My interest in ancient history, mystery, legends, and my love of travel led to The Secret of the Sacred Scarab, the first in my exciting children’s adventure series—Chronicles of the Stone. Book 2: The Search for the Stone of Excalibur continues the adventure. I'm about to release Book 3: The Temple of the Crystal Timekeeper. I hope you enjoy my book reviews and news! Visit www.chroniclesofthestone.com for more about my MG book series!
Moths, mystery, and growing up are the
focus of Stranger Moon. Twelve-year-old Gaia (and she hates her name!) is not
your typical tweenager. Anyone who can recite screeds of information about
moths, and in particular the elusive Luna moth, just has to be labeled ‘nerd.’
Gaia finds refuge in her love of unusual insects and her little gang of equally
geeky friends. Her dad is glued to his computer, her mom died when she was
little, and she is bullied by the ghastly duo, ‘The Emmas,’ at school. Could
life get any worse? The night she and her friends go on a moth hunt, they find
a bug-eating, scary wild woman living in the woods, in an abandoned ice cream
van. They spend the summer spying on her, as they investigate her history, as
well as defending their tree house from invasion by the Emmas. They discover
the identity of the crazy lady, and must decide if they should use the
information to exact revenge on Gaia’s worst enemy.
Female Luna moth
This book is so much more than a story
about kids growing up. Gaia and her friends display typical tweenager
idiosyncrasies as the author taps right into what makes a tween tick. Each
character is well drawn and believable. As the story unfolds, the gang find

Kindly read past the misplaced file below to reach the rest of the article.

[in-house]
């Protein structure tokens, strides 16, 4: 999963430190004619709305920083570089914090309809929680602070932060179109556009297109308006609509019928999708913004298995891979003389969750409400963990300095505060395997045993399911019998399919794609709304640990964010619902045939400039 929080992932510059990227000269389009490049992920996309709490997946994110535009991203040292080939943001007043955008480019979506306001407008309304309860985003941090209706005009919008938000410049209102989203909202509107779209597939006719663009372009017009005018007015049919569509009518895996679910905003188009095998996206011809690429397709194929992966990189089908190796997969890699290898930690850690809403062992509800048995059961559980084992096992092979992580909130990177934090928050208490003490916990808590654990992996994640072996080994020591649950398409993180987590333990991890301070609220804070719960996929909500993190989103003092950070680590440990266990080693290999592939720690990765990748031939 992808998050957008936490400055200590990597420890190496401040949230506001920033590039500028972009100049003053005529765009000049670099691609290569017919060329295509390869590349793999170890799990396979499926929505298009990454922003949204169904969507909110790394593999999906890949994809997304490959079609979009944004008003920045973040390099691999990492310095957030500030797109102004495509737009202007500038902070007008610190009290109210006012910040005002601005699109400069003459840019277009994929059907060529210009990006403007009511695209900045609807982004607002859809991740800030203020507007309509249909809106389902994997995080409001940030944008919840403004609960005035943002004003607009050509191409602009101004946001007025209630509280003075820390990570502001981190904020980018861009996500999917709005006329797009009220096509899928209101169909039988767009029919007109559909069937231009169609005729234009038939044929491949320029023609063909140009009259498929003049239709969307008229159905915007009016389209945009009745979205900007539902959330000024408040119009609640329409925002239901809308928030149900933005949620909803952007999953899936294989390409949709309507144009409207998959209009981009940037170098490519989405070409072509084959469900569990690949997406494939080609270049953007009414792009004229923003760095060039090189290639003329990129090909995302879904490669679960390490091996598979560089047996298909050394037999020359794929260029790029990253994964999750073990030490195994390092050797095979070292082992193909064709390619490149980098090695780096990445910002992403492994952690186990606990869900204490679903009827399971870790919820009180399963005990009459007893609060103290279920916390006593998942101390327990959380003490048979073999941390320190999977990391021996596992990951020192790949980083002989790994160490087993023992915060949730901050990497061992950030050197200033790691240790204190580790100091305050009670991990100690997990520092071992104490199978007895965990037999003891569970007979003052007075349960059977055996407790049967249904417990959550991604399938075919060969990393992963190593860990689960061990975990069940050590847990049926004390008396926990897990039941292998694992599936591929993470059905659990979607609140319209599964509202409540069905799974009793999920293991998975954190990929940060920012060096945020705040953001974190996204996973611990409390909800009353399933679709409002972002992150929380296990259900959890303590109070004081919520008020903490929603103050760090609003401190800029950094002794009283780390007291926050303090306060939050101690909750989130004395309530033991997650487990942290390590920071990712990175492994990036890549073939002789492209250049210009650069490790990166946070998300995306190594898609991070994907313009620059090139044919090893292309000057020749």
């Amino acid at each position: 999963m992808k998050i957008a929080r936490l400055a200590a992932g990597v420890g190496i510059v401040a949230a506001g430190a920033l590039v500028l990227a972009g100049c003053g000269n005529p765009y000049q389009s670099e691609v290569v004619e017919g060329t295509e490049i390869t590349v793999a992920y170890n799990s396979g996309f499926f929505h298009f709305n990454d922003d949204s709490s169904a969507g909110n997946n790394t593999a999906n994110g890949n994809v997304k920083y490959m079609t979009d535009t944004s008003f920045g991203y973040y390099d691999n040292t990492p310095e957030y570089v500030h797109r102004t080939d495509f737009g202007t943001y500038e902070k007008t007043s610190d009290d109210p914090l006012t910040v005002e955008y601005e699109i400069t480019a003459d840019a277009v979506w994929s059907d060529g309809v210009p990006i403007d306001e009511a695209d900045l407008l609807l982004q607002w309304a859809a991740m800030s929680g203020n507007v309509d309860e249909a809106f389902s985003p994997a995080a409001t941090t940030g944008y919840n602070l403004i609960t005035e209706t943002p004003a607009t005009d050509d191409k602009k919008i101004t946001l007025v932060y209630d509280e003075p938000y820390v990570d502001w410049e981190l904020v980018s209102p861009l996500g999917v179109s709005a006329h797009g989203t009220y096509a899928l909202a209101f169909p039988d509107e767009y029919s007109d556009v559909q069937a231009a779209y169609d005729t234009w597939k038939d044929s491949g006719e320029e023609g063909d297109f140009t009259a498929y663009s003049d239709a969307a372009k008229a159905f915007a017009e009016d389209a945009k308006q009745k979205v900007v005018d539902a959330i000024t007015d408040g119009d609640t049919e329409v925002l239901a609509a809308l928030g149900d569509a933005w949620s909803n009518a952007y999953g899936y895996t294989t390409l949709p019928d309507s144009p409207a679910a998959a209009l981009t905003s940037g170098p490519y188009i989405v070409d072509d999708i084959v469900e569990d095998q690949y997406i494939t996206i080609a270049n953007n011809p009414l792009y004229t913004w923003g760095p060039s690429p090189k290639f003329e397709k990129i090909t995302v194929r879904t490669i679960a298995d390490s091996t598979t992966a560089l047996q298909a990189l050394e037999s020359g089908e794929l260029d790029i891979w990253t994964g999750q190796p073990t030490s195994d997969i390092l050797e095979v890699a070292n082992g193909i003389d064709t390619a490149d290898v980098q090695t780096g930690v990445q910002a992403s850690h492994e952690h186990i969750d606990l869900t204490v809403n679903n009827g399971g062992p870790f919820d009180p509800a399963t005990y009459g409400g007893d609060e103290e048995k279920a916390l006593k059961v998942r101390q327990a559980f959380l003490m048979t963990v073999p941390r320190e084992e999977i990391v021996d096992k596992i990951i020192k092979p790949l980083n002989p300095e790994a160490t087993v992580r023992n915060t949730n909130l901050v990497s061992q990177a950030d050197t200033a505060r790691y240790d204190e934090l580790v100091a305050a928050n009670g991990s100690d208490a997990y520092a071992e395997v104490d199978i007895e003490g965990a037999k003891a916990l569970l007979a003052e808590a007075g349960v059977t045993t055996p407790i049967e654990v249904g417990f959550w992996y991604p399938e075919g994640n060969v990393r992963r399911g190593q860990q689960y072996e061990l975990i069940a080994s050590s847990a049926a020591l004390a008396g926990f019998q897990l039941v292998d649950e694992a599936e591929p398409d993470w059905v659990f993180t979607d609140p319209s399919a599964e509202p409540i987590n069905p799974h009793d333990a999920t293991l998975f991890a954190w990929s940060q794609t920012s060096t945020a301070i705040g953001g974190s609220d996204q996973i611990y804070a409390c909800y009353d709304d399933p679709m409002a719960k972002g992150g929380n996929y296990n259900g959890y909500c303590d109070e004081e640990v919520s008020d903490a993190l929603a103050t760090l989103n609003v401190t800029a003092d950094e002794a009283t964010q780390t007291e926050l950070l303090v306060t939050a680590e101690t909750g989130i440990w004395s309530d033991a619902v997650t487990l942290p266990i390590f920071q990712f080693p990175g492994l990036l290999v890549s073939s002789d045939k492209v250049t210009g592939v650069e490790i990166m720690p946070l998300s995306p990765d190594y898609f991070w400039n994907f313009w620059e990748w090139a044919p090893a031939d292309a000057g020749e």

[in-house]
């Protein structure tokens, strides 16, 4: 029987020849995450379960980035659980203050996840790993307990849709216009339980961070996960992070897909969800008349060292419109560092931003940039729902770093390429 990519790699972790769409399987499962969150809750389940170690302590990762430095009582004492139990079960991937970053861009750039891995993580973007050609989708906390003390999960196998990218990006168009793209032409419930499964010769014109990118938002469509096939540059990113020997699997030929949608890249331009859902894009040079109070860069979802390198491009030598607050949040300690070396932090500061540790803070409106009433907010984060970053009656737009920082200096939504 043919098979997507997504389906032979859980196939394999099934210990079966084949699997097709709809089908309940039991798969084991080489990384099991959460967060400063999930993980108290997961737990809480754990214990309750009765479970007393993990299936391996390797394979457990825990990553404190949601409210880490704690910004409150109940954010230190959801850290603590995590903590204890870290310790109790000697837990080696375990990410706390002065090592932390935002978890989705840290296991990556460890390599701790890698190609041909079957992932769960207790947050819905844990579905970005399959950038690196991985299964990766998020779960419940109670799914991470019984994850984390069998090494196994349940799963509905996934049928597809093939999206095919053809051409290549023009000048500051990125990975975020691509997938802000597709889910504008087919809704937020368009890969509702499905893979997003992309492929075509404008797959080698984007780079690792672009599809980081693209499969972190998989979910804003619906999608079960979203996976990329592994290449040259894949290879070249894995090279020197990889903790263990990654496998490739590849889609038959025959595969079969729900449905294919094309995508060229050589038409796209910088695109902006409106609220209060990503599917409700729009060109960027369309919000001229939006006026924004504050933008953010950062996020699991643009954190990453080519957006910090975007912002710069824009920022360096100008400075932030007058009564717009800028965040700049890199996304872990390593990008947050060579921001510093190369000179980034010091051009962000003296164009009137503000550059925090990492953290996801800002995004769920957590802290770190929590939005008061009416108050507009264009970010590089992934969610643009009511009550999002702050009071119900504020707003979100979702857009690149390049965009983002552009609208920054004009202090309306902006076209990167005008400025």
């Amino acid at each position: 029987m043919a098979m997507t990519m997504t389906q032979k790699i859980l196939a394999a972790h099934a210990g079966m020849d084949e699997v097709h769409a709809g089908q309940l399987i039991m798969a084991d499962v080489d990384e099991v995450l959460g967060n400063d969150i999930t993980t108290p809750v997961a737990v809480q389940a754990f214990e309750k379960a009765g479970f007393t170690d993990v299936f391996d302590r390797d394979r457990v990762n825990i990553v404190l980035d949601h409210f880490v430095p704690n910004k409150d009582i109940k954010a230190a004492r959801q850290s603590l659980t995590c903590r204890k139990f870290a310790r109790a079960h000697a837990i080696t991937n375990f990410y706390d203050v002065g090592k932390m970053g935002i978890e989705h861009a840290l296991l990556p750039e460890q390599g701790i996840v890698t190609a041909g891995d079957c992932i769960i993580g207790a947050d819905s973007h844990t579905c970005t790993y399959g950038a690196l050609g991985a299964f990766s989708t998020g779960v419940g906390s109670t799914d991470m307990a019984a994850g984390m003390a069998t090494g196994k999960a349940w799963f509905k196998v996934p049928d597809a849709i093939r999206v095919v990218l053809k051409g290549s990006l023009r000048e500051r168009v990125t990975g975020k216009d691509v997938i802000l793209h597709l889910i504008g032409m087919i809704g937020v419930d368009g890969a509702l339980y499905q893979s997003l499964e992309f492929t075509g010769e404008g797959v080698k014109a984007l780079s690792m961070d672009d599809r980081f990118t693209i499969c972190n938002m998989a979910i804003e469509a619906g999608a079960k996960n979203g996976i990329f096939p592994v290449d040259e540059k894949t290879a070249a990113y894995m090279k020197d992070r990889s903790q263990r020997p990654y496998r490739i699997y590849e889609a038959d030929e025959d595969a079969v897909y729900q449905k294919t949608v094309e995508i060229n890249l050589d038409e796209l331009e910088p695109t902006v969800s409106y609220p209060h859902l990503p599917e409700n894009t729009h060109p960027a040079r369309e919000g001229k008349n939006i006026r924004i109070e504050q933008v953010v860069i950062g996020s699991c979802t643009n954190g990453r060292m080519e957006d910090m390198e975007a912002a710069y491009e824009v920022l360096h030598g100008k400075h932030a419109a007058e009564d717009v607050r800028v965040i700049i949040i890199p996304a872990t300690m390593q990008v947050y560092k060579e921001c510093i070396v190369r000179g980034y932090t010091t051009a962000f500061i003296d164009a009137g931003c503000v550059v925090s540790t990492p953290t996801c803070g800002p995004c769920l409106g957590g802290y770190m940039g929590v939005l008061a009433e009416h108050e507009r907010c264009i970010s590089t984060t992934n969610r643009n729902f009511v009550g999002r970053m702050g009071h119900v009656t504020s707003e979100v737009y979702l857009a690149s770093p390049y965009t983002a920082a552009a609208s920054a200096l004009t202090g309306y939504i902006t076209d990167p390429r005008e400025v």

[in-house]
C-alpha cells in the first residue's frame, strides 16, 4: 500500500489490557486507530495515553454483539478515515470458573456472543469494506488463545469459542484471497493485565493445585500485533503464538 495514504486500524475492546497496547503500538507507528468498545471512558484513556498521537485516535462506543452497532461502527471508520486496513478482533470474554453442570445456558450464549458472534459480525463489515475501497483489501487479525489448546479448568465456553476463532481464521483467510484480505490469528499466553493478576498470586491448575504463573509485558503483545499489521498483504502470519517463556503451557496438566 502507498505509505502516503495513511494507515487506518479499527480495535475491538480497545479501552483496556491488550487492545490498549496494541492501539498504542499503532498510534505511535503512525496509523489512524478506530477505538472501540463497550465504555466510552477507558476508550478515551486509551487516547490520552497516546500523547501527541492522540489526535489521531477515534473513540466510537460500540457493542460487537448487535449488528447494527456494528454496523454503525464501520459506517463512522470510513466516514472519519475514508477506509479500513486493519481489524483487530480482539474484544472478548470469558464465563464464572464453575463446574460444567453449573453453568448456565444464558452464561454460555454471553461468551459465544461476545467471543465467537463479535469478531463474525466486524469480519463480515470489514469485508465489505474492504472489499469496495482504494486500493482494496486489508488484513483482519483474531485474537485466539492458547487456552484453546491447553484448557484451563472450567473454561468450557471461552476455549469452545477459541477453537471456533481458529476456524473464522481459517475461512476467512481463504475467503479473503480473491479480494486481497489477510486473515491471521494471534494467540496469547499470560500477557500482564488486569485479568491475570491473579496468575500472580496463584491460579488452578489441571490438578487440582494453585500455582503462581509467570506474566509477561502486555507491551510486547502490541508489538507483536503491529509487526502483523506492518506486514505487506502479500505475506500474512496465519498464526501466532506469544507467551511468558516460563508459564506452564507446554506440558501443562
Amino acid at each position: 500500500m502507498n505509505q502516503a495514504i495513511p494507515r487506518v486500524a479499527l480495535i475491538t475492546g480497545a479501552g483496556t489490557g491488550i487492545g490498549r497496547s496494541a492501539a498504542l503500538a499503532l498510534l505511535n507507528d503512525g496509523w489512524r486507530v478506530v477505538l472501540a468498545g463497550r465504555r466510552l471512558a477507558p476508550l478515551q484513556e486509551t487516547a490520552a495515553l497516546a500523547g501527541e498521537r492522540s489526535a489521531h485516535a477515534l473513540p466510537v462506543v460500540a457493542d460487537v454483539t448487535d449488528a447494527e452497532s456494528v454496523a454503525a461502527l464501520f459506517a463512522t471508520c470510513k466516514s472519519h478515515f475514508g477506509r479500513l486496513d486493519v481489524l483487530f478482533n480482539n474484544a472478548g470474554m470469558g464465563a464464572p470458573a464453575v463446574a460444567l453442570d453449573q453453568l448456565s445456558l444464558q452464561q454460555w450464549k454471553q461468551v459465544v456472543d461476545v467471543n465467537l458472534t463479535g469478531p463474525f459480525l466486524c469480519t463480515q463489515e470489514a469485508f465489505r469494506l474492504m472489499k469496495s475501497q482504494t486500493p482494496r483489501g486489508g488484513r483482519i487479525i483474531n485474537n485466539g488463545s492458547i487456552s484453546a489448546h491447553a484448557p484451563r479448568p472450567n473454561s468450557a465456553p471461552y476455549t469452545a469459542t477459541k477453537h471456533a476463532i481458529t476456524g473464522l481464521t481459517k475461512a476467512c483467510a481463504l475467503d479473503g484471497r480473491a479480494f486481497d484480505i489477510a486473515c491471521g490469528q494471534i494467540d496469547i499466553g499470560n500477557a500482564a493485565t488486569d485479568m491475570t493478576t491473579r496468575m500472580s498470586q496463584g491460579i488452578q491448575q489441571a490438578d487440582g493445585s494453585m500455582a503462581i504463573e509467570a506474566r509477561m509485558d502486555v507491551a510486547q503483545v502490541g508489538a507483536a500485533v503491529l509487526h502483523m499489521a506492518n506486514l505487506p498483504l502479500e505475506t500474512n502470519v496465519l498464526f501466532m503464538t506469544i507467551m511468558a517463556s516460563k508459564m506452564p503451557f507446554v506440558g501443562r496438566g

themselves tested on several levels. They need to learn friendship, compassion,
and basic kindness: to boring Leonard with his yo-yo and his crippled hand, and
to the mad woman herself. The ultimate challenge comes with how they deal with
the vital information about the woman’s identity. Gaia’s strained relationship
with her emotionally distant father also changes, bringing some interesting
revelations. I loved the tone of thinking that author Heather Zydeck instils in
Gaia’s inner narrative. As in most tween lives, everything is Dramatic and
Tragic, with some Big Words to enhance the seriousness of it all. I laughed
aloud at various points.
Male Luna moth
The fragile and sometimes uncertain life
cycle of the Luna moth resembles the rite-of-passage that Gaia and some of the
other characters experience. The completion of the cycle offers redemption, understanding,
and acceptance as they move onto a happier level. There are moments of great
sensitivity as Gaia tries to understand life and people, and wrestles with
conflicting emotions and ideas. A sensitive and humorous look at the angst and
conflicts of tweenagers and their issues. The author impressed me with her
perception and insight. I found the resolution and tying up of loose threads a
little rushed at the end. However, a great book for tweens, and for parents to
learn how tweens think. Highly recommended.
First reviewed by Fiona Ingram for Readers'